The icons on the left are a nod to the Holo style of Android introduced with Google’s first tablet interface on Honeycomb – an interface I actually found rather intuitive for use while on a tablet.
The status bar has the usual Android navigation buttons: Back, Home and Multi-tasking, however it also includes the menu button.
The status bar also shows recently used apps allowing you to quickly switch between them.
Lenovo has also implemented their own multi-window mode on the Yoga Book. In the Lenovo version of multi-window you’re not limited to 2 apps, side-by-side, instead you can use multiple apps on-screen at one time moving the windows around as you please.
If you’re in an app you can double tap on the top bar and it drops into a Windowed mode. You can have more than one app open at a time, it looks a little busy, but you can get quite a few on there if you want to.
Not every app is compatible with multi-window mode, it’s a fun feature to use though and allows for a lot more functionality.
In terms of ‘bloatware’ the Lenovo Yoga Book is surprisingly sparse. There’s not much I’d consider bloat on the device, though there are some, including McAfee Anti-virus.
Word is that Lenovo is shipping the Microsoft Office suite with the Yoga Book and while it wasn’t installed on the review unit I can see the benefit of the Office Suite being installed on a machine that can so easily transition to business use.
The standard Google Apps are also present if your workplace prefers Google Docs, Lenovo really hasn’t done much in the way of replacing standard apps like the contacts apps etc.
What you do get installed is the Lenovo Note Saver app, Art Rage and a Lenovo folder on the home screen. The folder contains a File Manager (one thing Google desperately needs to improve in Android), as well as a User Guide and Introduction to the Yoga Book app which has great instructional walk-throughs for introducing you to your new device.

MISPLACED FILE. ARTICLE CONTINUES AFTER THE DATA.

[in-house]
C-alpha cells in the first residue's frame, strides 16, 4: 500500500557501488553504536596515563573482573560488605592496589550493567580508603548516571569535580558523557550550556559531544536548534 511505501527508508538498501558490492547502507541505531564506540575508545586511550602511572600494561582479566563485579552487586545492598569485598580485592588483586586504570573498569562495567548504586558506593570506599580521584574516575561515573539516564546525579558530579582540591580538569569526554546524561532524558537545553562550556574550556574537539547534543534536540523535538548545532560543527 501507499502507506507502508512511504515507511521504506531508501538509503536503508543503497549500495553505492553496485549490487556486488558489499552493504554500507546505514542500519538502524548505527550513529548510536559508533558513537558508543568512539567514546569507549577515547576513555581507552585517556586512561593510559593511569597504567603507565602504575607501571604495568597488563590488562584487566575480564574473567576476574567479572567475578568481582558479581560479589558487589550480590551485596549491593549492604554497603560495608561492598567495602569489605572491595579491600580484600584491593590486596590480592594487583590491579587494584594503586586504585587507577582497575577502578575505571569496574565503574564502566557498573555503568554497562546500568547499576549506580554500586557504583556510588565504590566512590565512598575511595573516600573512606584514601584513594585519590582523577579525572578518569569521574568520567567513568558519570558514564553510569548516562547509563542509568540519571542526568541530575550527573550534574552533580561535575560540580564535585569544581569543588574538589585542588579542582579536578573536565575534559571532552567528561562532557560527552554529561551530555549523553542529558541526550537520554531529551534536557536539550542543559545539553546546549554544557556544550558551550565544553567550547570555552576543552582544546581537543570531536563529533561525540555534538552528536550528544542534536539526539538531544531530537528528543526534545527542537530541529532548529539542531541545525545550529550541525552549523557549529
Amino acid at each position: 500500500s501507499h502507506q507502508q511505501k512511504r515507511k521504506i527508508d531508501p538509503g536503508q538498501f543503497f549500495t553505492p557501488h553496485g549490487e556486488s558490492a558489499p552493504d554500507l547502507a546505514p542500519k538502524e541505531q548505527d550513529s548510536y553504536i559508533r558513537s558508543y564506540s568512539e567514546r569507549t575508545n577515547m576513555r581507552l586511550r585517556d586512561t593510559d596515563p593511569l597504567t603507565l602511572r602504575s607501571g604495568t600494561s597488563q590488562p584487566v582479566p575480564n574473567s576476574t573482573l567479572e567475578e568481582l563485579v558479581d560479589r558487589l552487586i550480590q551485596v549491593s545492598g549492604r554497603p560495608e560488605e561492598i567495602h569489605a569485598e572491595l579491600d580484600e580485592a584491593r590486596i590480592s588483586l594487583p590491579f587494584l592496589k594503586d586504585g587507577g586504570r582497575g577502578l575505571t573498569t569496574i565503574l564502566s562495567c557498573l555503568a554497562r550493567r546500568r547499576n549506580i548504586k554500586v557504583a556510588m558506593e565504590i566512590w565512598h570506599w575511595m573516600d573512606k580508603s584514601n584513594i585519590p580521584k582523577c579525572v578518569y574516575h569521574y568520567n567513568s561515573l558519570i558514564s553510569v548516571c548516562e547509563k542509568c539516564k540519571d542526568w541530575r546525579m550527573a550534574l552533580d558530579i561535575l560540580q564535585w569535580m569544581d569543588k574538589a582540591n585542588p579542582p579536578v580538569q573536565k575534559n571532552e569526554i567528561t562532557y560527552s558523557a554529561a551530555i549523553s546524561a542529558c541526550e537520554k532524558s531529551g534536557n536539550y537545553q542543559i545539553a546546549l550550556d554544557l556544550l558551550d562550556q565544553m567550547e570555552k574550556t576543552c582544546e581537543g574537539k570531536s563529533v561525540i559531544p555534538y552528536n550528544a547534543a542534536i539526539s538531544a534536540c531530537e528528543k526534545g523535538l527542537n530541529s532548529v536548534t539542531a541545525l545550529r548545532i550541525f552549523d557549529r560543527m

There’s also some other utilities like a sound recorder, Dolby sound tuning app and Lenovo also includes an ‘Accessory’ app which lists a heap of accessories you can’t buy – such as the refills for the pen and note pad – with all links going to the US.
They’re coming to take the Yoga Book away….and I`m sad. This device is so nice to use that it’s really weighing on me.
For the last few weeks I’ve edited photos, watched movies and YouTube videos, surfed the web and created content on the Yoga Book. With the added functionality of multi-window and the QWERTY keyboard I’ve also typed up Ausdroid articles, doodled on the CreatePad (so has my son), and the utility for it is there.
The Yoga Book also fits comfortably into the STM satchel I have which I carry around with the ephemera of being a parent like tissues, snacks and random Pokemon toys etc. It’s a device that carries a lot of utility in a compact, and oh so sexy exterior.
There’s little things that aren’t perfect like the camera setup and the keyboard is a little too compact, but it works and I love it. My only regret is that there isn’t a 4G model which I can buy on a plan from a carrier partner, because I would be willing to sign up to one of those to get one.
Hardware wise Lenovo has almost nailed the Yoga Book perfectly. There’s some idiosyncracies with software that could be ironed out, but software is easier to update than hardware and overall it’s a killer device that should be on your list to check out
The Yoga Book is a big step for Lenovo, they’ve taken a bold step in design and set a high standard for themselves which they can only improve on.